I saw the exhibit a few days ago, over Thanksgiving weekend, so needless to say, it was a bit crowded, and a bit chattery. But what drew me into it was the sound floating through the other galleries. I actually thought it was a movie soundtrack and expected to walk into a screening room where an image in opposition to the music would be projected on the walls. Instead, I was greeted by a spare room with forty speakers and milling people. I didn’t know what to make of it, except that I knew I had been drawn to the music. My mother gravitated towards that single window and had a similar reaction to Todd– she certainly felt the sublime beauty of the combination of view and sound.

    And yes, maybe the chatter and constant flow of people through the room lent the exhibit a somewhat mundane and pedestrian nature (which I personally think is fascinating to watch against such a divine soundtrack). But to sequester the installation away to maintain the sanctity of the music would detract from the total experience. The music colored my experience of the two surrounding rooms and therefore, of my whole day. In a way, I almost appreciated the music more before I found its source: the anticipation built up by the exquisite, distant sounds was as much part of “viewing” the work as my stroll among the speakers.

  5. Alex says:

    I experienced this piece when I was in New York visiting my girlfriend. I sang in a choir for many years and the beauty of this work is that it enables the listener to choose whether to immerse themself in the music as a whole, or, by standing near one speaker, to gain the perspective of one of the members of the choir. It is an incredible experience to be one of 40 or 50 voices making up a piece, and this exhibit allows anyone to have an approximation of this experience. In this respect I feel the artist deserves some credit for the work. Although there are plenty of choirs capable of performing this work and engineers capable of recording it, the artist is the first person I know of who has taken the time to allow the listener to immerse themself within the performing choir. To create an analogy with contemporary music, Cardiff could be seen as the producer of the music, shaping its final incarnation to achieve the greatest effect. In pop music now producers are as important or more so than the performers of the music, and while I would not go so far as to state Cardiff is the author of this work, I feel she should certainly be afforded more credit than you give her in your original post.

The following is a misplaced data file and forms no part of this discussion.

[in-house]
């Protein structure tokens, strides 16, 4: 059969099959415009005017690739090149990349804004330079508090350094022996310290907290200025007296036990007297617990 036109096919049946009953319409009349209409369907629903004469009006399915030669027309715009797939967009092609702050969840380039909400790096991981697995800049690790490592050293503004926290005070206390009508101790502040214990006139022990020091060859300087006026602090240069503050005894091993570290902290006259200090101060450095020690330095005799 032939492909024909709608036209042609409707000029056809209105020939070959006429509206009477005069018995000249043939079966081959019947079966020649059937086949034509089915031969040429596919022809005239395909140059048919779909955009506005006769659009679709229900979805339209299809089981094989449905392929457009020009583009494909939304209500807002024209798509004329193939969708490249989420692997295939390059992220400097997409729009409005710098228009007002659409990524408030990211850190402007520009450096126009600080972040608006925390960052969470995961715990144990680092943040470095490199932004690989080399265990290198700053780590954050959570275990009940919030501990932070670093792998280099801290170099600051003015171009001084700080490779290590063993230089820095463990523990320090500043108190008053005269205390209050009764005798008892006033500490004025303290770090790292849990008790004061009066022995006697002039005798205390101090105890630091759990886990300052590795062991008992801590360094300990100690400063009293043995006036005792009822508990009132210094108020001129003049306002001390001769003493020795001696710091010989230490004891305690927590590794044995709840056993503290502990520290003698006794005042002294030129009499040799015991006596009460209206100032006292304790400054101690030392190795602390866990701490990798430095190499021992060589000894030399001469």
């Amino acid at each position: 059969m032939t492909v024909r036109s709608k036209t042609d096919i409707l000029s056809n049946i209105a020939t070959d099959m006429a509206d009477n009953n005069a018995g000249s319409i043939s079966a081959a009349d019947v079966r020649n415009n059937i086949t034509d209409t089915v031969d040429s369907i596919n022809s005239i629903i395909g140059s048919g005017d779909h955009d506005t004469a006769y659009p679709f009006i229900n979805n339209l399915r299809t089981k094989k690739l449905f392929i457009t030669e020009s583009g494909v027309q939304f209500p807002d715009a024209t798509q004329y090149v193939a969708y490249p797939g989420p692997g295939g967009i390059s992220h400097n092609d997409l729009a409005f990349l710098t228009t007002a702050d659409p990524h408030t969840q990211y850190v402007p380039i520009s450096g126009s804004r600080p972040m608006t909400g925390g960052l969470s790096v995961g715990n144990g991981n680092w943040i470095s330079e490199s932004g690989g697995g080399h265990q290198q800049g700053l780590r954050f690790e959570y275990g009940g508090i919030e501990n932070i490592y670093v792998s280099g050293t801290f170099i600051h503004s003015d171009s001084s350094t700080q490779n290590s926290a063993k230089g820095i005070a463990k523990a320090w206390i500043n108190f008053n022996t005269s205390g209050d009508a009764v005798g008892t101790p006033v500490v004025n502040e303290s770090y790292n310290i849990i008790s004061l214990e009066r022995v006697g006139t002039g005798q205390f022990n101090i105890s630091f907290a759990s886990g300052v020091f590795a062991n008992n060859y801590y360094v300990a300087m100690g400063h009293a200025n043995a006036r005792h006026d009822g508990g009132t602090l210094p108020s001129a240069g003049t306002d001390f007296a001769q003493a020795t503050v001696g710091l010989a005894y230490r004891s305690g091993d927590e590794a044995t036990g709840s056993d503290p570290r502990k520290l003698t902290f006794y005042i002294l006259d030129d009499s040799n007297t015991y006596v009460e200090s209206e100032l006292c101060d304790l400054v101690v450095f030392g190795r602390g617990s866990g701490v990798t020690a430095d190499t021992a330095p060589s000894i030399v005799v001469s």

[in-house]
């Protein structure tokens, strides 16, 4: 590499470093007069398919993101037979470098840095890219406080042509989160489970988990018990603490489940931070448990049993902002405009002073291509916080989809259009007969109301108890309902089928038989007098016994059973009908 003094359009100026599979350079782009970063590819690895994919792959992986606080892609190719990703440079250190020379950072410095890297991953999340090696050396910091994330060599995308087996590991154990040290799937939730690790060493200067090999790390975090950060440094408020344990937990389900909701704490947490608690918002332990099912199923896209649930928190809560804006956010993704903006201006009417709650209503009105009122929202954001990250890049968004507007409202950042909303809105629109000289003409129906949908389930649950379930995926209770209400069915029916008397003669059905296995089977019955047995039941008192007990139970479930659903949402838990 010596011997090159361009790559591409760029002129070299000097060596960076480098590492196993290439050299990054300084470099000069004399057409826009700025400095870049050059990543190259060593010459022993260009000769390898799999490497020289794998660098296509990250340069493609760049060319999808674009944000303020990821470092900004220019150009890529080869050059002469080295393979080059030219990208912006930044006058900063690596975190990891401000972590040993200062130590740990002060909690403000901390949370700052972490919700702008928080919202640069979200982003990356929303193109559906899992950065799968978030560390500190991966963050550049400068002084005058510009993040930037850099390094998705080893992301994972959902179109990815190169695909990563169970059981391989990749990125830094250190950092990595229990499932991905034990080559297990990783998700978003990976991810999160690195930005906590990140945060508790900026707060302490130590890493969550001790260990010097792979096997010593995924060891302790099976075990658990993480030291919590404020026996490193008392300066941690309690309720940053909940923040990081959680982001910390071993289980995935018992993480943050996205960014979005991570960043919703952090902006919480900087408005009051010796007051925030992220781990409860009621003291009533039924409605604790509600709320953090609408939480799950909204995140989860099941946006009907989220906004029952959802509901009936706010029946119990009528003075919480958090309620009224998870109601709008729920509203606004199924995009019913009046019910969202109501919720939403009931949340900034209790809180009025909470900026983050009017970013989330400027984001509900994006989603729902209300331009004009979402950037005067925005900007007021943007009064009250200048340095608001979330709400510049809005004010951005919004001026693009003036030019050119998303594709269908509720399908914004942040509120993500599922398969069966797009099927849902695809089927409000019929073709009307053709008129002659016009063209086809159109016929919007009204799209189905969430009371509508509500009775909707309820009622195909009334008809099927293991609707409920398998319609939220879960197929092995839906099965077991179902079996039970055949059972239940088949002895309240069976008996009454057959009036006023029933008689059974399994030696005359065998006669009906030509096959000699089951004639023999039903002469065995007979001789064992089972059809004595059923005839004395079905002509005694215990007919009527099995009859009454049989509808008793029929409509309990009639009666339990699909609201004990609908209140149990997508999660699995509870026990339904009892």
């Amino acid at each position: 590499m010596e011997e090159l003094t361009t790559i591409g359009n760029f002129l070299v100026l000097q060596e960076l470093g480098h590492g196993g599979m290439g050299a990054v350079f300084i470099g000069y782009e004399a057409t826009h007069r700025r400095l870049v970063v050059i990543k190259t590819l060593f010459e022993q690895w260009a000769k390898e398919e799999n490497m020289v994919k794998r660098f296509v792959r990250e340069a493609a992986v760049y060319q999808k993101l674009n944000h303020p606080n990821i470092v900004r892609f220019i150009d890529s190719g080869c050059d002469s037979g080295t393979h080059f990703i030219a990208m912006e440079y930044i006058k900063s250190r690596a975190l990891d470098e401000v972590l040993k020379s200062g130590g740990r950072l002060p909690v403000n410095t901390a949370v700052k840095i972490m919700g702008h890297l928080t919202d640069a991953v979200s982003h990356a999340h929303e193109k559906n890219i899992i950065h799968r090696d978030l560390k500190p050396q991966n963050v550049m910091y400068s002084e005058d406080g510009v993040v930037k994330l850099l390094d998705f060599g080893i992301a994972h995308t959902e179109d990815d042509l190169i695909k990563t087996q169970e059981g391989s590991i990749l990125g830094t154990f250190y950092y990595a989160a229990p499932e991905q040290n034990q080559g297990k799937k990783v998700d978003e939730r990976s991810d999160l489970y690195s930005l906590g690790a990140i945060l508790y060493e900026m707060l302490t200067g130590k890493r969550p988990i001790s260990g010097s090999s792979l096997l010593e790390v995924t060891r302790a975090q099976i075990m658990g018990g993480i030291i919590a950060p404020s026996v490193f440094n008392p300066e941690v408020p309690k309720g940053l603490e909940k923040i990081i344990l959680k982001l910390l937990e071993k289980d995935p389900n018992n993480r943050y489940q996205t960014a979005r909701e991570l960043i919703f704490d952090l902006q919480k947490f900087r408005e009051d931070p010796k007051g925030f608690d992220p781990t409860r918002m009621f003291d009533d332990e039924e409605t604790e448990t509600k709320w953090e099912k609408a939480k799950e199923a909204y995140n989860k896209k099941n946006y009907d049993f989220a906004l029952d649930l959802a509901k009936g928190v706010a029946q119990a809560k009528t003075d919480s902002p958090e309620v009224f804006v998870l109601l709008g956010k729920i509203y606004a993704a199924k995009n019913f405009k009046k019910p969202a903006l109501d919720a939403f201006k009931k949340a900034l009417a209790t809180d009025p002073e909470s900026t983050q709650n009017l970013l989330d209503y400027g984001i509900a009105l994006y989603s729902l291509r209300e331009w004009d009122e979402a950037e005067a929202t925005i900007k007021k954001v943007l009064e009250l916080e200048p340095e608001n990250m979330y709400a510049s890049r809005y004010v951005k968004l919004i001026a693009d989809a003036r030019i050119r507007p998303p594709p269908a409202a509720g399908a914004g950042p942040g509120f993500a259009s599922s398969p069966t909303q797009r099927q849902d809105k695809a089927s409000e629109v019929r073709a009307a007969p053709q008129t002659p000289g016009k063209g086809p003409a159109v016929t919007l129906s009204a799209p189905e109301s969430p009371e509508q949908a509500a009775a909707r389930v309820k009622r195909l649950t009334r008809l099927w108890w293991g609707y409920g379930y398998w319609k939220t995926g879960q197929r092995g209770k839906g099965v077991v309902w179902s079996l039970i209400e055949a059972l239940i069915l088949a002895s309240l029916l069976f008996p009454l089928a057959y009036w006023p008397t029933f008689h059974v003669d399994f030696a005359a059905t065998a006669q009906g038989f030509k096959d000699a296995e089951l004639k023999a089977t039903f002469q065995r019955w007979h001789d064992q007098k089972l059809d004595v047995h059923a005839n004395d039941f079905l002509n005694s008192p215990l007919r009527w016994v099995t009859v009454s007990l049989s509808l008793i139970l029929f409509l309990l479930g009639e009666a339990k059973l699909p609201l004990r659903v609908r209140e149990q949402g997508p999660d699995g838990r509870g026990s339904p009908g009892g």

I was fortunate enough that when I was at MoMA the exhibit was not too busy. I was also lucky in that most of the people in the room did their best to remain silent. I would urge anyone who is in this room at the same time as an especially noisy individual or group to leave and return later as the effect of the piece will be lost if drowned in chatter.

  6. monique says:


    I saw the Momet exhibition at TheRooms in St-John’s, Newfoundland. It was in a a perfect setting. I listened to it completely three times. This is what I believe music should do, transcend the every day bustle. There was another women who stayed for three times too. We also went and got our husbands but they did not get into it as much as us. We saw each other downtown that day( St-john’s is small town) and remembered.– I am back from my vacation and searched on the web for that music piece. If you have it, do you get the same feeling?